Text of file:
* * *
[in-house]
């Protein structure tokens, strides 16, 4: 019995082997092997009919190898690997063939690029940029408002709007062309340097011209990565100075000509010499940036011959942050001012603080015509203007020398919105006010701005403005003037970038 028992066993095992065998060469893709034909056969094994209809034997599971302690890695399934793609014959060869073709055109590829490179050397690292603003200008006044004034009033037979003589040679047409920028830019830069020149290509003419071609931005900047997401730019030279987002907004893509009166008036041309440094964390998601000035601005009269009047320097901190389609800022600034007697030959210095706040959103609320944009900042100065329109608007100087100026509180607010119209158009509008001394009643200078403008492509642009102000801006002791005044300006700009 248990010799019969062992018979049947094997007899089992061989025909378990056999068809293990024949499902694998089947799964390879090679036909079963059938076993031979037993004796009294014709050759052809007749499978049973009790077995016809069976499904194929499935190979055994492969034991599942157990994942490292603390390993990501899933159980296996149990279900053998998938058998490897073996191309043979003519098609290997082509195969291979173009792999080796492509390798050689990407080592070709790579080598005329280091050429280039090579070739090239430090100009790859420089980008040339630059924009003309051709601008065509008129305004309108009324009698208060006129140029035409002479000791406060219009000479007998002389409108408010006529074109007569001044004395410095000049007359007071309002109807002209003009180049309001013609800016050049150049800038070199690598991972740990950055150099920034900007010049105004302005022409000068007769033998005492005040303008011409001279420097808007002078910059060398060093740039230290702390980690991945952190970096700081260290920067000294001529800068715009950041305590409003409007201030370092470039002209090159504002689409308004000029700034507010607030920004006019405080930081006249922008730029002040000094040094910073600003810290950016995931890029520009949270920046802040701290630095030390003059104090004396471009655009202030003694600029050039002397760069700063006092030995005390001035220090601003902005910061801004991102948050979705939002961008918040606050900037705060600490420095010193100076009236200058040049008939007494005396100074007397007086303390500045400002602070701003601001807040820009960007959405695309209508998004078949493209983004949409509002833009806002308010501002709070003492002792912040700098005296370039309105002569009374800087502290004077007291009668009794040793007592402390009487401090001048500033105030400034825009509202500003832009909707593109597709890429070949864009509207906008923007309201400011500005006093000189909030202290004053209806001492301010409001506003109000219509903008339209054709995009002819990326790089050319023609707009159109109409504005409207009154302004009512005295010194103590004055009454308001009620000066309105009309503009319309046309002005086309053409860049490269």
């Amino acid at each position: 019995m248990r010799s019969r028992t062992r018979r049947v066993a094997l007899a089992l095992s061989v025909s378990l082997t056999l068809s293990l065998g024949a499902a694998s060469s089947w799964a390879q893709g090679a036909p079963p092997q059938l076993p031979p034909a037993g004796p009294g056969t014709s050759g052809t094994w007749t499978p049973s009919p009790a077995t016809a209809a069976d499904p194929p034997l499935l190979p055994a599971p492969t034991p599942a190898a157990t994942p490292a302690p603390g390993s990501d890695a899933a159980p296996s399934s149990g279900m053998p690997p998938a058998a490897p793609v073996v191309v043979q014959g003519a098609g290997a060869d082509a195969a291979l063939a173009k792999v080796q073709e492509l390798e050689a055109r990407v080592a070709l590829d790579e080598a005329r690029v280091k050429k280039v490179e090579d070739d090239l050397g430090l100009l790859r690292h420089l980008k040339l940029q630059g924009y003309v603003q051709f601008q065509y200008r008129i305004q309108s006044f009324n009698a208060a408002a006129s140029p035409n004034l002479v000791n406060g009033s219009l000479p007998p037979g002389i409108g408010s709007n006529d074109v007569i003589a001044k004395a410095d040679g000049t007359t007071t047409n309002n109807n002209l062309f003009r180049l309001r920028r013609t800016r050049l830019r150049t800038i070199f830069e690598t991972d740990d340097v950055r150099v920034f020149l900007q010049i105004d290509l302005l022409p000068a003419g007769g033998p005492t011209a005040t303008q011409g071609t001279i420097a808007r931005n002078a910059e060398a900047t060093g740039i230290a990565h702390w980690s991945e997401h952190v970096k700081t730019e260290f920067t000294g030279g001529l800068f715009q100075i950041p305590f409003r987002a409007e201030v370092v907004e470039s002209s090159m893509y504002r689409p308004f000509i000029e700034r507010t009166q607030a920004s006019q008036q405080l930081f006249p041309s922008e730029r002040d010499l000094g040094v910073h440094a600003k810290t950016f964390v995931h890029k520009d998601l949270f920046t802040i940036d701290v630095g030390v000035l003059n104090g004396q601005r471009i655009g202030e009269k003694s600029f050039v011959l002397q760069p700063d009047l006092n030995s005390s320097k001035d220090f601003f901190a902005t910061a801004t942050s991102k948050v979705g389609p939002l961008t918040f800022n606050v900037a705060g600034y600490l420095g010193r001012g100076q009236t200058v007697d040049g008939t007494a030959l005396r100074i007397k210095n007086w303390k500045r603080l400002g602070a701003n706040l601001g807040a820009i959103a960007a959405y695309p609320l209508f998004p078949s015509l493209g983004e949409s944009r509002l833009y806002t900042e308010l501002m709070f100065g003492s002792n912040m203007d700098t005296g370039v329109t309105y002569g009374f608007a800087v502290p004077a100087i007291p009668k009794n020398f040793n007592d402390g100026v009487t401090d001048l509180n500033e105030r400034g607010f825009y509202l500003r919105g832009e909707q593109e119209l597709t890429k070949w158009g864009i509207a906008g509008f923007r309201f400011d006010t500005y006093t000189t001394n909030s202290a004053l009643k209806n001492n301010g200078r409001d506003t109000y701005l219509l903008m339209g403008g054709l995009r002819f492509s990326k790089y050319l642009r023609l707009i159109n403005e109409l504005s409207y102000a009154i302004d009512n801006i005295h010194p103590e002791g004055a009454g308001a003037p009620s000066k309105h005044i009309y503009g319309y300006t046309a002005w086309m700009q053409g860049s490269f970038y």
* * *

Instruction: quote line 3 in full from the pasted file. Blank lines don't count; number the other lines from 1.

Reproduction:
């Amino acid at each position: 019995m248990r010799s019969r028992t062992r018979r049947v066993a094997l007899a089992l095992s061989v025909s378990l082997t056999l068809s293990l065998g024949a499902a694998s060469s089947w799964a390879q893709g090679a036909p079963p092997q059938l076993p031979p034909a037993g004796p009294g056969t014709s050759g052809t094994w007749t499978p049973s009919p009790a077995t016809a209809a069976d499904p194929p034997l499935l190979p055994a599971p492969t034991p599942a190898a157990t994942p490292a302690p603390g390993s990501d890695a899933a159980p296996s399934s149990g279900m053998p690997p998938a058998a490897p793609v073996v191309v043979q014959g003519a098609g290997a060869d082509a195969a291979l063939a173009k792999v080796q073709e492509l390798e050689a055109r990407v080592a070709l590829d790579e080598a005329r690029v280091k050429k280039v490179e090579d070739d090239l050397g430090l100009l790859r690292h420089l980008k040339l940029q630059g924009y003309v603003q051709f601008q065509y200008r008129i305004q309108s006044f009324n009698a208060a408002a006129s140029p035409n004034l002479v000791n406060g009033s219009l000479p007998p037979g002389i409108g408010s709007n006529d074109v007569i003589a001044k004395a410095d040679g000049t007359t007071t047409n309002n109807n002209l062309f003009r180049l309001r920028r013609t800016r050049l830019r150049t800038i070199f830069e690598t991972d740990d340097v950055r150099v920034f020149l900007q010049i105004d290509l302005l022409p000068a003419g007769g033998p005492t011209a005040t303008q011409g071609t001279i420097a808007r931005n002078a910059e060398a900047t060093g740039i230290a990565h702390w980690s991945e997401h952190v970096k700081t730019e260290f920067t000294g030279g001529l800068f715009q100075i950041p305590f409003r987002a409007e201030v370092v907004e470039s002209s090159m893509y504002r689409p308004f000509i000029e700034r507010t009166q607030a920004s006019q008036q405080l930081f006249p041309s922008e730029r002040d010499l000094g040094v910073h440094a600003k810290t950016f964390v995931h890029k520009d998601l949270f920046t802040i940036d701290v630095g030390v000035l003059n104090g004396q601005r471009i655009g202030e009269k003694s600029f050039v011959l002397q760069p700063d009047l006092n030995s005390s320097k001035d220090f601003f901190a902005t910061a801004t942050s991102k948050v979705g389609p939002l961008t918040f800022n606050v900037a705060g600034y600490l420095g010193r001012g100076q009236t200058v007697d040049g008939t007494a030959l005396r100074i007397k210095n007086w303390k500045r603080l400002g602070a701003n706040l601001g807040a820009i959103a960007a959405y695309p609320l209508f998004p078949s015509l493209g983004e949409s944009r509002l833009y806002t900042e308010l501002m709070f100065g003492s002792n912040m203007d700098t005296g370039v329109t309105y002569g009374f608007a800087v502290p004077a100087i007291p009668k009794n020398f040793n007592d402390g100026v009487t401090d001048l509180n500033e105030r400034g607010f825009y509202l500003r919105g832009e909707q593109e119209l597709t890429k070949w158009g864009i509207a906008g509008f923007r309201f400011d006010t500005y006093t000189t001394n909030s202290a004053l009643k209806n001492n301010g200078r409001d506003t109000y701005l219509l903008m339209g403008g054709l995009r002819f492509s990326k790089y050319l642009r023609l707009i159109n403005e109409l504005s409207y102000a009154i302004d009512n801006i005295h010194p103590e002791g004055a009454g308001a003037p009620s000066k309105h005044i009309y503009g319309y300006t046309a002005w086309m700009q053409g860049s490269f970038y």